1Proofs and logic

IA Numbers and Sets

1.3 Logic

Mathematics is full of logical statements, which are made of statements and

logical connectives. Usually, we use shorthands for the logical connectives.

Let

P

and

Q

be statements. Then

P ∧Q

stands for “

P

and

Q

”;

P ∨Q

stands

for “

P

or

Q

”;

P ⇒ Q

stands for “

P

implies

Q

”;

P ⇔ Q

stands for “

P

iff

Q

”;

¬P

stands for “not

P

”. The truth of these statements depends on the truth of

P and Q . It can be shown by a truth table:

P Q P ∧Q P ∨Q P ⇒ Q P ⇔ Q ¬P

T T T T T T F

T F F T F F F

F T F T T F T

F F F F T T T

Certain logical propositions are equivalent, which we denote using the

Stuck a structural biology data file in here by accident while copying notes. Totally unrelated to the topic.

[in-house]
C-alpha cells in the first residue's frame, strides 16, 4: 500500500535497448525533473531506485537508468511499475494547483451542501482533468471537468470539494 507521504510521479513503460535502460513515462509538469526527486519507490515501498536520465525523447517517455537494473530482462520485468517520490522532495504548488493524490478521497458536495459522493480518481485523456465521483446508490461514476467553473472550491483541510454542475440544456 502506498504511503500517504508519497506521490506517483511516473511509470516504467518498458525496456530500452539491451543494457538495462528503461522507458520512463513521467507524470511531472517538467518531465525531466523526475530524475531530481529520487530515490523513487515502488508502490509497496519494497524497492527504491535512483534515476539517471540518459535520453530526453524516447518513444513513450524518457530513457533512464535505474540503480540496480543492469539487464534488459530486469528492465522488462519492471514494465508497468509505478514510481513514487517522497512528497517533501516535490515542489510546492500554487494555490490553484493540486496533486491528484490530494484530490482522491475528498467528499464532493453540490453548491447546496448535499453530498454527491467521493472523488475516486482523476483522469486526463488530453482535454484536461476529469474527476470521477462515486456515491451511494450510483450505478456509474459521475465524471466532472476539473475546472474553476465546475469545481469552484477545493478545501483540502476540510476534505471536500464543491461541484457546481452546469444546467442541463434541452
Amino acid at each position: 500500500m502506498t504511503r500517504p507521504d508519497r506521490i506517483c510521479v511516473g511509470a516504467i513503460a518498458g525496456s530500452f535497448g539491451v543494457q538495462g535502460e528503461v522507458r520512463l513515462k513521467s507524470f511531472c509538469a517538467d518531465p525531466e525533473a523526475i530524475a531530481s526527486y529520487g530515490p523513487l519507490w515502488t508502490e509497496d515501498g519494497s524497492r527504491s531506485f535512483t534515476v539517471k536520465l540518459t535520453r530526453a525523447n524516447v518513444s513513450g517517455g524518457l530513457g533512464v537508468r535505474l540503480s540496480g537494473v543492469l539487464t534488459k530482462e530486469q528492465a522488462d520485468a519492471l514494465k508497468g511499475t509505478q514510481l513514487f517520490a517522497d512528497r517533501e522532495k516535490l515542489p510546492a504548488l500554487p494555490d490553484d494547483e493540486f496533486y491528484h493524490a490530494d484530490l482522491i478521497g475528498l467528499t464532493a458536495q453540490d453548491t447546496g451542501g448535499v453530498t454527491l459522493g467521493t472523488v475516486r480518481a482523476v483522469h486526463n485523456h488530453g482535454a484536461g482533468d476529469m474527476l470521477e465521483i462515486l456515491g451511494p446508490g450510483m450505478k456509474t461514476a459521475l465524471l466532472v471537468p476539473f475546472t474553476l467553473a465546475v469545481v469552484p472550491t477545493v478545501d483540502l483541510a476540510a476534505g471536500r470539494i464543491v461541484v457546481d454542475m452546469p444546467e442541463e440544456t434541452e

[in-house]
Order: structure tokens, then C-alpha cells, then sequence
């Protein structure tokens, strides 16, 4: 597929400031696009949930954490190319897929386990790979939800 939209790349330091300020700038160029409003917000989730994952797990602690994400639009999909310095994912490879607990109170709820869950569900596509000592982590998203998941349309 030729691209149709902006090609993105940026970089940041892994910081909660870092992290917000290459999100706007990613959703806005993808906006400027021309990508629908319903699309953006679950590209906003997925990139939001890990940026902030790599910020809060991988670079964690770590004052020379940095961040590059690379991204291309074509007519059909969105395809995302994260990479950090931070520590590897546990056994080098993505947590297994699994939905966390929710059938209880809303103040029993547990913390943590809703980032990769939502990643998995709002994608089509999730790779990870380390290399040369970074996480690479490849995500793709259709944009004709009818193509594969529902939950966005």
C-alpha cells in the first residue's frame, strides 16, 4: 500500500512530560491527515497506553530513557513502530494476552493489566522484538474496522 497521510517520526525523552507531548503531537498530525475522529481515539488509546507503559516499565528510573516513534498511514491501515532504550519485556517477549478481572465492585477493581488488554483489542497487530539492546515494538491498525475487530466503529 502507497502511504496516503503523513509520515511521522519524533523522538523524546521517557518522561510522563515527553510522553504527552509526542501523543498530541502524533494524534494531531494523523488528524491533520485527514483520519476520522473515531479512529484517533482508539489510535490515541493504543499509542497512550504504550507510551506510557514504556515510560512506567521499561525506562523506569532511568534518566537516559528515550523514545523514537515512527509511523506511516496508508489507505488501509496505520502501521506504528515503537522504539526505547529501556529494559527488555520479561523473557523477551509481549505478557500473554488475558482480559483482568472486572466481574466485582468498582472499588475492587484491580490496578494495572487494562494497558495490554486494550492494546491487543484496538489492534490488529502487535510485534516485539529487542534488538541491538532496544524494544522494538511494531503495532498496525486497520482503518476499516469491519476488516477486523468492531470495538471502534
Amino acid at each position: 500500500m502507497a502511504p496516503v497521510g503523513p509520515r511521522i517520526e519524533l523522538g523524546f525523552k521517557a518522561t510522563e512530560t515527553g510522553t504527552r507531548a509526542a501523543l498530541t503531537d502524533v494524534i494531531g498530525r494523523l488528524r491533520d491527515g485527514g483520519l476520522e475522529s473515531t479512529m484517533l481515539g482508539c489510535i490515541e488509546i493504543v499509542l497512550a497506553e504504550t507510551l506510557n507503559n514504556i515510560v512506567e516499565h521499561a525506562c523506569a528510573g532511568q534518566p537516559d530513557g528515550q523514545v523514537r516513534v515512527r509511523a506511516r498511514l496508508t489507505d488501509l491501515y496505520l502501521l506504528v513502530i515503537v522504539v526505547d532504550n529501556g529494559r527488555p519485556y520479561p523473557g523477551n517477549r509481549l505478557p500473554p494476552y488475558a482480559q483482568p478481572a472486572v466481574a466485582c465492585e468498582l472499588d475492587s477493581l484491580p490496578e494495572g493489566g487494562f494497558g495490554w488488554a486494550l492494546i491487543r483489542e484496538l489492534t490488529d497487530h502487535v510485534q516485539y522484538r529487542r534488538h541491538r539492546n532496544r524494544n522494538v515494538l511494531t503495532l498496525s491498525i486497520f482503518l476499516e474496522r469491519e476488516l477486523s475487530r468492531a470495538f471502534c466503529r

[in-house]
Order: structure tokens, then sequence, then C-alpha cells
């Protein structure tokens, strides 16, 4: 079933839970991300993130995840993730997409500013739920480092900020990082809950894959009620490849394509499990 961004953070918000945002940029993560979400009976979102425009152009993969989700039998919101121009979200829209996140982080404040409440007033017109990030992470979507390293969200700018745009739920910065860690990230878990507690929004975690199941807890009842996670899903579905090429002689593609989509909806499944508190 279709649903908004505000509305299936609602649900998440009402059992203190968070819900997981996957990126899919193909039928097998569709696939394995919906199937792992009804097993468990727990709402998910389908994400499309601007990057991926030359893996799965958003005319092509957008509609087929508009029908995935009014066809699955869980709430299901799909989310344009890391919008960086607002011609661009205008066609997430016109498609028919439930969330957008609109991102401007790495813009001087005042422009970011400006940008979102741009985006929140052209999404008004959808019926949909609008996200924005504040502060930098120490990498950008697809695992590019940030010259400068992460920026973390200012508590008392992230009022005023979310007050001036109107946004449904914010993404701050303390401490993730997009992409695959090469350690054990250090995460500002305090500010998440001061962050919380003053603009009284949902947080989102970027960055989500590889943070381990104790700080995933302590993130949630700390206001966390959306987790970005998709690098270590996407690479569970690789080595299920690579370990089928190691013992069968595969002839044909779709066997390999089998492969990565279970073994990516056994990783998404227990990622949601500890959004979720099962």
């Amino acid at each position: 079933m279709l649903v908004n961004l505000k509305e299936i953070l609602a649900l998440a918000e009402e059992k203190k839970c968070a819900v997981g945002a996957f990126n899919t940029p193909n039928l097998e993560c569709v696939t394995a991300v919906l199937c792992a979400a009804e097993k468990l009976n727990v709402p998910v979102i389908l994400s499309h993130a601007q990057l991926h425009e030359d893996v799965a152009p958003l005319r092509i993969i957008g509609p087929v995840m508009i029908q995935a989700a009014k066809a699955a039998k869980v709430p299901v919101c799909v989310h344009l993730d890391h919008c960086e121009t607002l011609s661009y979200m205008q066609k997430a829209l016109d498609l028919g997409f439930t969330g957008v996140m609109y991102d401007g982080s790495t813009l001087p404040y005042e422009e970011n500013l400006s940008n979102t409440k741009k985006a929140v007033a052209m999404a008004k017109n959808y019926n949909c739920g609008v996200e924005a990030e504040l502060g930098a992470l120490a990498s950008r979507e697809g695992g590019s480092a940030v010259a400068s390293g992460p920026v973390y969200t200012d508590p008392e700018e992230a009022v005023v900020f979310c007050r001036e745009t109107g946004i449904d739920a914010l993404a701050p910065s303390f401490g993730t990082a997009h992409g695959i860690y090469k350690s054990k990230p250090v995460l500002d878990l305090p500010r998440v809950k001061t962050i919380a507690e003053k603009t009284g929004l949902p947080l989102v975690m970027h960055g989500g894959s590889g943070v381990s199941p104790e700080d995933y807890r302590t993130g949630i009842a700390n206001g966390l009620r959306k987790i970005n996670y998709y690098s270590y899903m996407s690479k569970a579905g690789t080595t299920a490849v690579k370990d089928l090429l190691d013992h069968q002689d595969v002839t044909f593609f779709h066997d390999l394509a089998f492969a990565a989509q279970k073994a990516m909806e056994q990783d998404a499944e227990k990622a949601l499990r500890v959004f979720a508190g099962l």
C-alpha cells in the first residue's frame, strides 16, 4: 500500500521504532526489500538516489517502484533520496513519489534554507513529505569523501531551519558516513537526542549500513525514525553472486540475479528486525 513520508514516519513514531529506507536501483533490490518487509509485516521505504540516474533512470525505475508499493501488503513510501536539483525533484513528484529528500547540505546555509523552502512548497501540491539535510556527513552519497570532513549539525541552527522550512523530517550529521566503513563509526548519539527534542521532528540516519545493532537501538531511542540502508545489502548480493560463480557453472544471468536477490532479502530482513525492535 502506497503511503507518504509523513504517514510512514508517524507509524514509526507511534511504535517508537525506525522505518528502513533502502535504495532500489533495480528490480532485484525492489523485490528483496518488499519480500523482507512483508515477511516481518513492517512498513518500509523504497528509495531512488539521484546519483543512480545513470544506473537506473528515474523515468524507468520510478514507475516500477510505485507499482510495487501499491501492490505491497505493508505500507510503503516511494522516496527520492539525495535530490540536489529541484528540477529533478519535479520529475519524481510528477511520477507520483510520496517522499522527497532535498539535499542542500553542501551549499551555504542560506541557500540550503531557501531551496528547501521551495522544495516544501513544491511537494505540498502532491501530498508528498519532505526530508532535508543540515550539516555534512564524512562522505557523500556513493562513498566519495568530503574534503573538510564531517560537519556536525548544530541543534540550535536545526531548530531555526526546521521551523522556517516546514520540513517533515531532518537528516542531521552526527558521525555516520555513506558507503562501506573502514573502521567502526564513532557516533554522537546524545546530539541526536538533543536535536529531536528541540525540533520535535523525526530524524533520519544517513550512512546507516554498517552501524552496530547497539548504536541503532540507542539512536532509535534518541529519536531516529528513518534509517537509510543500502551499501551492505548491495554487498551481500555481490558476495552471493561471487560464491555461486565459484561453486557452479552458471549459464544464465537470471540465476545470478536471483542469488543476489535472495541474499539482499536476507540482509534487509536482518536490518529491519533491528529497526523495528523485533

⇔

sign.

For example,

¬(P ∧Q) ⇔ (¬P ∨¬Q),

or

(P ⇒ Q) ⇔ (¬P ∨Q) ⇔ (¬Q ⇒ ¬P ).

By convention, negation has the highest precedence when bracketing. For

example, ¬P ∨¬Q should be bracketed as (¬P ) ∨ (¬Q).

We also have quantifiers. (

∀x

)

P

(

x

) means “for all

x

,

P

(

x

) is true”, while

(∃x)P (x) means “there exists x such that P (x) is true”.

The quantifiers are usually bounded, i.e. we write

∀x ∈ X

or

∃x ∈ X

to mean

“for all x in the set X” and “there exists x in the set X” respectively.

Quantifiers are negated as follows:

¬(∀x)P (x) ⇔ (∃x)(¬P (x));

¬(∃x)P (x) ⇔ (∀x)(¬P (x)).